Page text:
English proverb of the day

"The negative side of the American Dream comes when people pursue success at any cost, which in turn destroys the vision and the dream "

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  • Topic of this Week: "RAISING CHILDREN IN THE 4.0 ERA (Novemver 28, 2021)"

    Please refer to the steps below to join the discussion:
    1. Download the Discord app either on a mobile phone or laptop https://discordapp.com
    2. Register an account
    3. Join the room chat https://discord.gg/dDPbMZa
    The online discussion will start at 3.00pm and close at 5.00pm on the same day.
    It is obvious that the Internet and social media have become a part of 4.0 technologies. In a survey of 2019 by the Management Development Institute (MSD) and Save the Children in Vietnam, 66.1% of children had access to an Internet-connected device of which 43,4% had an average use of 1-3 hours per day.
    There is no denying that smart devices have brought plenty of benefits in our daily life. Smartphones or tablets are considered as crucial tools for parents in feeding children, teaching and entertaining them. However, many people are concerning the impact of 4.0 technology on children’s lives. Without smartphones, children will not eat and keep crying. The question is that “Do parents need to have the courage to put their phone down or learn to live with technology especially in educating your children?
    Questions to ponder:
    How long do you let your children/ cousins/ nieces use social media? Why do you let them use media?
    What are the pros and cons of allowing children to approach the Internet at a very young age?
    In your opinion, at which ages can children use mobile phones? Can you share some tips to raise children effectively in the 4.0 era?
    Case 1: You are so busy with an urgent task but your child is crying, what will you do, will you give him/her a mobile phone/TV or do something else?
    Case 2: Anytime you do not pay attention, your child will take your phone to play games or watch YouTube, etc. what will you do?
    Thank Hà Ngô for your topic




    Enjoy and have a fruitful discussion! 

    See you on Sunday at 3:30 P.M.!


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    (09:55:39 AM 17/03/2014)


    A funny story

    Back when I was a middle school English teacher in Japan, one day there was a big standardized English test. All of the Grade 3 students had to take it. I was asked to sit in on the test and help administer it by passing out papers and making sure that no one was cheating.

    After a writing section, it was time for the listening test. The students were supposed to listen to a recorded conversation between two people and then answer multiple choice questions about it. The recordings would be played over the school intercom, so all the students taking the test in the whole building heard the same thing at the same time.

    When the first conversation started to play, I almost laughed out loud. The. People. On. The. Recording. Were. Speaking. Like. This. They spoke slowly and pronounced every single syllable of every word. It sounded very strange. The strangest thing was that I couldn't follow what the speakers were saying! It was too hard to concentrate on the meaning when the pronunciation was so wrong. I looked over the shoulders of some students to read the test questions, and I had trouble picking the correct answers. (This made me wonder what the purpose of the test was, if native English speakers had more trouble with it than Japanese middle school students.)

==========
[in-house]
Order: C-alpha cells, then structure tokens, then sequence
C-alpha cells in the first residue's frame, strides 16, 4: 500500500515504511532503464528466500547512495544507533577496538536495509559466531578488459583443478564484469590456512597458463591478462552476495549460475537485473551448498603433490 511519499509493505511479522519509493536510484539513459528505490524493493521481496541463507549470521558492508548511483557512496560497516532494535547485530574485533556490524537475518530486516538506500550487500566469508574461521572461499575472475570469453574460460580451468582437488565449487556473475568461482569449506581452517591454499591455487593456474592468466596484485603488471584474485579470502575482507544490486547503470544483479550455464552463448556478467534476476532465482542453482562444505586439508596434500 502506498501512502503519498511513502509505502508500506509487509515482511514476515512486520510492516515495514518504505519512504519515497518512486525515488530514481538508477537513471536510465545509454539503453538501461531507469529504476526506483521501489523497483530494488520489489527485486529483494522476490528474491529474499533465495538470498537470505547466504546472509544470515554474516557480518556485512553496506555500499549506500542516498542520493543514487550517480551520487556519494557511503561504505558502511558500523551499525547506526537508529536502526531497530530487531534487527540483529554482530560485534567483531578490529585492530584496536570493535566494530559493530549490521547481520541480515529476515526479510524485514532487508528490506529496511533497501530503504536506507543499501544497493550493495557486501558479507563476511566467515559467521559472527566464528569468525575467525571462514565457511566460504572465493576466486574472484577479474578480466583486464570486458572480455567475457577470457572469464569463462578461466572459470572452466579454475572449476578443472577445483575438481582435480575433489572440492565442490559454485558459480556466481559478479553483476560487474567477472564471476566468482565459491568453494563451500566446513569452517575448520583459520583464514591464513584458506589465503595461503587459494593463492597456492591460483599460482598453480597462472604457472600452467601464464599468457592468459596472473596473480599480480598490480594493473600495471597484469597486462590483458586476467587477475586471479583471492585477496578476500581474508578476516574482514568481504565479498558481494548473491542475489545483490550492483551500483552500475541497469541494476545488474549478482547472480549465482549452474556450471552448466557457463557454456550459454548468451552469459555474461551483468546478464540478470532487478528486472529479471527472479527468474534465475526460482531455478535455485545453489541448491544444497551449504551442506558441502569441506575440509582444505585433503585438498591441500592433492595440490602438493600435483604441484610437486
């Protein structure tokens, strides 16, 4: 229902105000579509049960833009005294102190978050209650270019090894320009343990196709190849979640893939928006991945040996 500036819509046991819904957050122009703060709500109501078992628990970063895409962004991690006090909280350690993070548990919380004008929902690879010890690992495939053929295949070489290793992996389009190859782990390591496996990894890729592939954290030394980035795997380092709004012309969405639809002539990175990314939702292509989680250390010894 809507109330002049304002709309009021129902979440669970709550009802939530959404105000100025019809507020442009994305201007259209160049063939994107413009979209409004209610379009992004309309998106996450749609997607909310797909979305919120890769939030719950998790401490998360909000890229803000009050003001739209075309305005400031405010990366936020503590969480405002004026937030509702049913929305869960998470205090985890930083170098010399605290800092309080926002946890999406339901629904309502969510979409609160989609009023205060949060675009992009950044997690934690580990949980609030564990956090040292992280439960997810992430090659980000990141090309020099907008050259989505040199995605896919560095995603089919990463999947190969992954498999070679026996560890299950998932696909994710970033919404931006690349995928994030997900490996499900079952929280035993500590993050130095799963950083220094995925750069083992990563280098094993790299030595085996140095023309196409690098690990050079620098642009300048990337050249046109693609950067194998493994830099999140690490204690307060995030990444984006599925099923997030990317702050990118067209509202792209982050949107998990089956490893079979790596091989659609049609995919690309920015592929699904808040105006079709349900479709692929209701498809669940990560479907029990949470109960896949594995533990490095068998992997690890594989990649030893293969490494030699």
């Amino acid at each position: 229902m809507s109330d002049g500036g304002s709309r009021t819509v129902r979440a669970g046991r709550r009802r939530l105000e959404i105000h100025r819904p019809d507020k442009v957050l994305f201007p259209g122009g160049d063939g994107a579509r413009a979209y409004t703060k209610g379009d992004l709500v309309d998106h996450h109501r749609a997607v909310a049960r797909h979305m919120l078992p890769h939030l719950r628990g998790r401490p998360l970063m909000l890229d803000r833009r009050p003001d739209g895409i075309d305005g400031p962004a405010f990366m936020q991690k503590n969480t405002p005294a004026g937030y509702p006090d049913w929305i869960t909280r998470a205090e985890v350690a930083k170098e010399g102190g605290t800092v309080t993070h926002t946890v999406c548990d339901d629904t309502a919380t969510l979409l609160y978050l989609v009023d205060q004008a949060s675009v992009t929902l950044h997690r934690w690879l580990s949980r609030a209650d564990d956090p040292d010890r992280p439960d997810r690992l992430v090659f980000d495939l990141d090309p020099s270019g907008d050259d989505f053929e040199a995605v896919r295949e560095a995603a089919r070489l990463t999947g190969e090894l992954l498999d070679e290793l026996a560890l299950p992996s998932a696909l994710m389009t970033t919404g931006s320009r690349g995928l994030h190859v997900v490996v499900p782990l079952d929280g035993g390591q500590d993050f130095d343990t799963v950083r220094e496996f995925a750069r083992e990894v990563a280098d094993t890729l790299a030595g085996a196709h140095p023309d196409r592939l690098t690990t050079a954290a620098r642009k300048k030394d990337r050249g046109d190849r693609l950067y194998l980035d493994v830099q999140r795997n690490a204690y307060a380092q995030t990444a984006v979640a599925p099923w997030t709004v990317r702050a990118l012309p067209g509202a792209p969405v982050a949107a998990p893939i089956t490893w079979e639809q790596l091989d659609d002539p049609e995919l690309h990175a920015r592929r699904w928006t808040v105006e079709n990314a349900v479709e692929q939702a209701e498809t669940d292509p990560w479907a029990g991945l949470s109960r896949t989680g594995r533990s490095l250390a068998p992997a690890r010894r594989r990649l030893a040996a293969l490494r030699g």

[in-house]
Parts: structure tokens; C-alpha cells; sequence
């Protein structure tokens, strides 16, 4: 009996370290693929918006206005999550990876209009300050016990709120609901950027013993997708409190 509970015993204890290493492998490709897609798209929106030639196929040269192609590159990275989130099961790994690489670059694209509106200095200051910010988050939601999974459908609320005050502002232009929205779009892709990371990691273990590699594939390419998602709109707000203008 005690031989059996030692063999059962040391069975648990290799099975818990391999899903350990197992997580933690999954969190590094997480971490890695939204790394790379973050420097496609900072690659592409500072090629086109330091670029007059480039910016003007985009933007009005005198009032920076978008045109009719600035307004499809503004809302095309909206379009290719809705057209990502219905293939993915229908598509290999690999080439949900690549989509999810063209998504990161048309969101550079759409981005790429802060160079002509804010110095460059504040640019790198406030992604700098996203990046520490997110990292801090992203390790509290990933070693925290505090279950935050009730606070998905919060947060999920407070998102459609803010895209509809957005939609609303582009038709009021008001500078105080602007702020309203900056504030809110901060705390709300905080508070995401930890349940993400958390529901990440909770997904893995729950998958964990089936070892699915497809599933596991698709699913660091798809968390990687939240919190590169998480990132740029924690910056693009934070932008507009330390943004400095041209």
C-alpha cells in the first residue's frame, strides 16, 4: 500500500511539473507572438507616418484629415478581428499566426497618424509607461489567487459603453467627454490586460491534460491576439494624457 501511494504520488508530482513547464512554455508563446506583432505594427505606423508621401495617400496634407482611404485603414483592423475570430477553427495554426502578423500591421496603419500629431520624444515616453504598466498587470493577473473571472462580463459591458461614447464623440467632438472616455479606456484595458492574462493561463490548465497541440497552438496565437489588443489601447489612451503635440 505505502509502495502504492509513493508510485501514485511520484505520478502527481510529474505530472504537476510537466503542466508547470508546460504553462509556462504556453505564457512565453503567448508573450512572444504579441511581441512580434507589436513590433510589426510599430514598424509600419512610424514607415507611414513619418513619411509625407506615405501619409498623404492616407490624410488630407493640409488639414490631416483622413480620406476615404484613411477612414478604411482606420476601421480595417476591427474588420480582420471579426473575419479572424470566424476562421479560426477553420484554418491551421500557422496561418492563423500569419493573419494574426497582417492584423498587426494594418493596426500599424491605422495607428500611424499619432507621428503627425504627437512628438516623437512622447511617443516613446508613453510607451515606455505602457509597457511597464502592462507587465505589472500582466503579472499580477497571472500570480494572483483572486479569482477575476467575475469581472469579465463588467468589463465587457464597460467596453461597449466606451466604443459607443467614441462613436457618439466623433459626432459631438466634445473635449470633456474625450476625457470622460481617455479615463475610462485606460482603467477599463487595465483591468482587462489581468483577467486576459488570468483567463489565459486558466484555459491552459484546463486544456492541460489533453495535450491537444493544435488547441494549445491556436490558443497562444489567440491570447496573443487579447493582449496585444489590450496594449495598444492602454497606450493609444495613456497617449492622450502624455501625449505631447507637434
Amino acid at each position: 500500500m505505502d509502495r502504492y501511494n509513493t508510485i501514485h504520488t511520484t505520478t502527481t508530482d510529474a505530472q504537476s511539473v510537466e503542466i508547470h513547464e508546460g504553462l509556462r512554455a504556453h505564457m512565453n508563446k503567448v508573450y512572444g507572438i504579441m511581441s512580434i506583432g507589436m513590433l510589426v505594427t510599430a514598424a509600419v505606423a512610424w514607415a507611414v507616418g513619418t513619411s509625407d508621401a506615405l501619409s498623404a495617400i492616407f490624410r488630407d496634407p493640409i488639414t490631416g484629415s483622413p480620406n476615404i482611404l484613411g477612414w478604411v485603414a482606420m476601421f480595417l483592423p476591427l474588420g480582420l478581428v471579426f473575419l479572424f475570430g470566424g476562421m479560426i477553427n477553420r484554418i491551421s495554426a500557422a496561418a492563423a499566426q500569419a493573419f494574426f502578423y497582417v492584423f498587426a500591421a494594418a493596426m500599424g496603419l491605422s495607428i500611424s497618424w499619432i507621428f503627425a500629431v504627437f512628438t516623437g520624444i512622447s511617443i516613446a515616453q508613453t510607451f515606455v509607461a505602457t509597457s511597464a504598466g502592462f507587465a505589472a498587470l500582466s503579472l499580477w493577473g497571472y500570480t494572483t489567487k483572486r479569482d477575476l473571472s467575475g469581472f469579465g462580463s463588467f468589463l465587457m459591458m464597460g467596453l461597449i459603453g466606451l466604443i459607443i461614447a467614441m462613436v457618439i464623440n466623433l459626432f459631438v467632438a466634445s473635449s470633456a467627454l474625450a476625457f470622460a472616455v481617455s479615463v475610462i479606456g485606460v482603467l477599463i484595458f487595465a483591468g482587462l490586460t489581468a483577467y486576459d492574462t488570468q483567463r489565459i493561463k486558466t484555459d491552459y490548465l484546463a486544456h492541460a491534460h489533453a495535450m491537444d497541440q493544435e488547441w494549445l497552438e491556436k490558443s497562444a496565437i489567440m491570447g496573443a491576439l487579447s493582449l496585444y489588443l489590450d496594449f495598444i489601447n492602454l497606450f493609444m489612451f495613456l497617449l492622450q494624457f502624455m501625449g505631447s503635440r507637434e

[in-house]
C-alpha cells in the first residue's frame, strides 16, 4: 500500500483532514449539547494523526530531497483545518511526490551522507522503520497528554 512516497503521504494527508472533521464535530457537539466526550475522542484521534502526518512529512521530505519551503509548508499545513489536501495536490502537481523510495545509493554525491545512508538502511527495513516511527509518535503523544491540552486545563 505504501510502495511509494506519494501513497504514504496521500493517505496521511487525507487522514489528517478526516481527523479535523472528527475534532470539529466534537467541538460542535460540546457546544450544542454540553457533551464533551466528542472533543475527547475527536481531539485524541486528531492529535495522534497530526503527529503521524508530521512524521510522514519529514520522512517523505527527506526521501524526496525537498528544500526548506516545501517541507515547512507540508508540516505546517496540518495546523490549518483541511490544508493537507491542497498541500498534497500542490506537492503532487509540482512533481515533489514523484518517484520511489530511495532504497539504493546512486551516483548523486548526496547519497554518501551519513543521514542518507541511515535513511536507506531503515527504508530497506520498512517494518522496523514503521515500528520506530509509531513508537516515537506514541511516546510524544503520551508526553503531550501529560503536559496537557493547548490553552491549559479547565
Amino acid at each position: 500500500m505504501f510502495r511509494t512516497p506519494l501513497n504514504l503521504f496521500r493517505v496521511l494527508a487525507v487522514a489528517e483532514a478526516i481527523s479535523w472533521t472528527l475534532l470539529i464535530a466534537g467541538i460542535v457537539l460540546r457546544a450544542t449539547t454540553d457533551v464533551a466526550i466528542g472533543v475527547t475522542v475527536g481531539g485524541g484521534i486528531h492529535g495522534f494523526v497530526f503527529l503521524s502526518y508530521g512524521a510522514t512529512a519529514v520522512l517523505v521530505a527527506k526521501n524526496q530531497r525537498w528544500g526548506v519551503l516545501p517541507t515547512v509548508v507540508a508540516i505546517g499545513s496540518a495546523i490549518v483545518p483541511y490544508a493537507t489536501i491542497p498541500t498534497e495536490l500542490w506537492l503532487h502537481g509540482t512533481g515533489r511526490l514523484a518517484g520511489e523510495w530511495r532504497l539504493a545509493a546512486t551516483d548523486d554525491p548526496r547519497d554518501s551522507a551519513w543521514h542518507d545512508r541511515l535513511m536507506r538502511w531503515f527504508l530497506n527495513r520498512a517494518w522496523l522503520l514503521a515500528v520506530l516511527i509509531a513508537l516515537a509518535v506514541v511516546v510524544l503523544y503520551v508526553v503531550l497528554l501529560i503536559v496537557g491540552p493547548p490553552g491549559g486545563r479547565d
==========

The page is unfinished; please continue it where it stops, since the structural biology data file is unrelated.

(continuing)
Connected Speech

    To speak and understand natural English, you have to know the difference between "correct" pronunciation and what's called "connected speech". Connected speech is the way that people talk when they're speaking normally in sentences. For example, listen to this sentence:

    Did you see what happened?


    What do you hear? Listen to the word "did": does it end with a clear "d" sound? No! The words "did" and "you" combine to form a "j" sound: "Diju". How about the word "what"? Can you hear the "t" sound at the end of the word? Not really. You can also hear that the "d" at the end of "happened" sounds almost like a "t" sound. Listen again:


    Almost none of the speaker's individual words match the "correct" pronunciation for those words. Even so, the sentence sounds completely correct. He's not mispronouncing anything. He doesn't have a strange accent. To someone who speaks English well, he sounds perfectly clear and natural. 

    If you ask the speaker to slow down and repeat what he said, he won't just speak more slowly. He'll also pronounce each word more carefully. It's normal to do this. In fact, it's almost impossible to speak slowly without also speaking more carefully. 

    The right kind of listening practice

    English teachers, and the actors on most audio recordings for learners, slow their speech down to make it easier for learners to understand. That can be helpful. But while they're making it slower, they're also changing how the words sound. This is one reason that English learners sometimes complain, "I've been studying English for so long, but when I hear real native English speakers talking to each other, I can't understand them!" It's because they've been listening to careful and correct speech. They haven't gotten used to hearing connected speech.

    Instead of listening to slowed-down, careful English, I suggest listening to normal-speed English, but broken into pieces that are short enough for you to understand. For example, you can watch a YouTube video and hit "pause" after every sentence to stop and think about what the speakers are saying. That will get you used to hearing English the way that it's really spoken.

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